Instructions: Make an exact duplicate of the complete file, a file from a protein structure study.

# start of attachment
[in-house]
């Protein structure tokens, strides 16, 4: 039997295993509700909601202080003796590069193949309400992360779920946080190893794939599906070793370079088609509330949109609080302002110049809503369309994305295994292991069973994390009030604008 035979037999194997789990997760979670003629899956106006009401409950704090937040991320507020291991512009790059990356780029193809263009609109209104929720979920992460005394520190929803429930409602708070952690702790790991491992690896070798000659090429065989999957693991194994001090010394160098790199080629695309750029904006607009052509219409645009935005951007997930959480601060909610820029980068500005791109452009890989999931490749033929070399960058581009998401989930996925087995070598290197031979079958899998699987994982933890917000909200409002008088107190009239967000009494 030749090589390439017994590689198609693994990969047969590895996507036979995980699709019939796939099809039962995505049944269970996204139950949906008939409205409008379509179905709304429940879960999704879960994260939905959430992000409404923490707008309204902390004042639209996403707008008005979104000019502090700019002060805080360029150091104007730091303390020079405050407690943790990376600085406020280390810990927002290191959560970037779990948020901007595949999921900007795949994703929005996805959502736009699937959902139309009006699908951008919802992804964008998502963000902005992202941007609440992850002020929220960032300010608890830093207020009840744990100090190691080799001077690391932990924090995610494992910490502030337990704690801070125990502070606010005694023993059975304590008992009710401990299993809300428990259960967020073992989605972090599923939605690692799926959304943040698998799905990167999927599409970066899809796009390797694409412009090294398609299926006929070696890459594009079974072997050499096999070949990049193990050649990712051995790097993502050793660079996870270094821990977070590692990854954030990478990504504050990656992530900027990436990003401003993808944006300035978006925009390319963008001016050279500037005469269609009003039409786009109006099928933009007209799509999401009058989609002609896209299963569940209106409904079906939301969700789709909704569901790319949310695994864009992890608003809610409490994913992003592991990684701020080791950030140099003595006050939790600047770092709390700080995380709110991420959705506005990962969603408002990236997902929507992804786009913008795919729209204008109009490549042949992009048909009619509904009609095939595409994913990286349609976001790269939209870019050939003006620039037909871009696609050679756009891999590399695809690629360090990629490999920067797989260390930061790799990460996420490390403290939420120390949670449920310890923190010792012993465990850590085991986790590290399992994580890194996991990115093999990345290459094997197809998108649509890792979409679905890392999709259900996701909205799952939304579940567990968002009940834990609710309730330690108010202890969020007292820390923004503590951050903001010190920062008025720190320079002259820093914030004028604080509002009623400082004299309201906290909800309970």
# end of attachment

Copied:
[in-house]
């Protein structure tokens, strides 16, 4: 039997295993509700909601202080003796590069193949309400992360779920946080190893794939599906070793370079088609509330949109609080302002110049809503369309994305295994292991069973994390009030604008 035979037999194997789990997760979670003629899956106006009401409950704090937040991320507020291991512009790059990356780029193809263009609109209104929720979920992460005394520190929803429930409602708070952690702790790991491992690896070798000659090429065989999957693991194994001090010394160098790199080629695309750029904006607009052509219409645009935005951007997930959480601060909610820029980068500005791109452009890989999931490749033929070399960058581009998401989930996925087995070598290197031979079958899998699987994982933890917000909200409002008088107190009239967000009494 030749090589390439017994590689198609693994990969047969590895996507036979995980699709019939796939099809039962995505049944269970996204139950949906008939409205409008379509179905709304429940879960999704879960994260939905959430992000409404923490707008309204902390004042639209996403707008008005979104000019502090700019002060805080360029150091104007730091303390020079405050407690943790990376600085406020280390810990927002290191959560970037779990948020901007595949999921900007795949994703929005996805959502736009699937959902139309009006699908951008919802992804964008998502963000902005992202941007609440992850002020929220960032300010608890830093207020009840744990100090190691080799001077690391932990924090995610494992910490502030337990704690801070125990502070606010005694023993059975304590008992009710401990299993809300428990259960967020073992989605972090599923939605690692799926959304943040698998799905990167999927599409970066899809796009390797694409412009090294398609299926006929070696890459594009079974072997050499096999070949990049193990050649990712051995790097993502050793660079996870270094821990977070590692990854954030990478990504504050990656992530900027990436990003401003993808944006300035978006925009390319963008001016050279500037005469269609009003039409786009109006099928933009007209799509999401009058989609002609896209299963569940209106409904079906939301969700789709909704569901790319949310695994864009992890608003809610409490994913992003592991990684701020080791950030140099003595006050939790600047770092709390700080995380709110991420959705506005990962969603408002990236997902929507992804786009913008795919729209204008109009490549042949992009048909009619509904009609095939595409994913990286349609976001790269939209870019050939003006620039037909871009696609050679756009891999590399695809690629360090990629490999920067797989260390930061790799990460996420490390403290939420120390949670449920310890923190010792012993465990850590085991986790590290399992994580890194996991990115093999990345290459094997197809998108649509890792979409679905890392999709259900996701909205799952939304579940567990968002009940834990609710309730330690108010202890969020007292820390923004503590951050903001010190920062008025720190320079002259820093914030004028604080509002009623400082004299309201906290909800309970």